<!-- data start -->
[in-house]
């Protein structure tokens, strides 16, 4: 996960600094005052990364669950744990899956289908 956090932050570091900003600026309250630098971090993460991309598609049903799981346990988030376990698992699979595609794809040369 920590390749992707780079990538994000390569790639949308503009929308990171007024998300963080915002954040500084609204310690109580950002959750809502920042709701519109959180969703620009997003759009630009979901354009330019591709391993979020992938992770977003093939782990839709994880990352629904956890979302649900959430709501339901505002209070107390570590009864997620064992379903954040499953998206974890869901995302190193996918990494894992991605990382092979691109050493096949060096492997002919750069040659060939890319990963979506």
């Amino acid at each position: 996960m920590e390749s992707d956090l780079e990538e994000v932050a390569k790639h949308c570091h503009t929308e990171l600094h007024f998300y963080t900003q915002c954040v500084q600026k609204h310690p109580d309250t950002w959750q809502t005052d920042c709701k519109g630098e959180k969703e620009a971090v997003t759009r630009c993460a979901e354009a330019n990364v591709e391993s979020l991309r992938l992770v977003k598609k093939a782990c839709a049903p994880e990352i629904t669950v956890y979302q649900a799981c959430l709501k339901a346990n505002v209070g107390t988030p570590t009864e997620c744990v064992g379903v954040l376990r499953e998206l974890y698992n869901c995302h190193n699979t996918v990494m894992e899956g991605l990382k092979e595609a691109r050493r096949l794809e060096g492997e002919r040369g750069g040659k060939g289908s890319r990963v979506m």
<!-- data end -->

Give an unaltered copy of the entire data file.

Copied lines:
[in-house]
């Protein structure tokens, strides 16, 4: 996960600094005052990364669950744990899956289908 956090932050570091900003600026309250630098971090993460991309598609049903799981346990988030376990698992699979595609794809040369 920590390749992707780079990538994000390569790639949308503009929308990171007024998300963080915002954040500084609204310690109580950002959750809502920042709701519109959180969703620009997003759009630009979901354009330019591709391993979020992938992770977003093939782990839709994880990352629904956890979302649900959430709501339901505002209070107390570590009864997620064992379903954040499953998206974890869901995302190193996918990494894992991605990382092979691109050493096949060096492997002919750069040659060939890319990963979506």
């Amino acid at each position: 996960m920590e390749s992707d956090l780079e990538e994000v932050a390569k790639h949308c570091h503009t929308e990171l600094h007024f998300y963080t900003q915002c954040v500084q600026k609204h310690p109580d309250t950002w959750q809502t005052d920042c709701k519109g630098e959180k969703e620009a971090v997003t759009r630009c993460a979901e354009a330019n990364v591709e391993s979020l991309r992938l992770v977003k598609k093939a782990c839709a049903p994880e990352i629904t669950v956890y979302q649900a799981c959430l709501k339901a346990n505002v209070g107390t988030p570590t009864e997620c744990v064992g379903v954040l376990r499953e998206l974890y698992n869901c995302h190193n699979t996918v990494m894992e899956g991605l990382k092979e595609a691109r050493r096949l794809e060096g492997e002919r040369g750069g040659k060939g289908s890319r990963v979506m």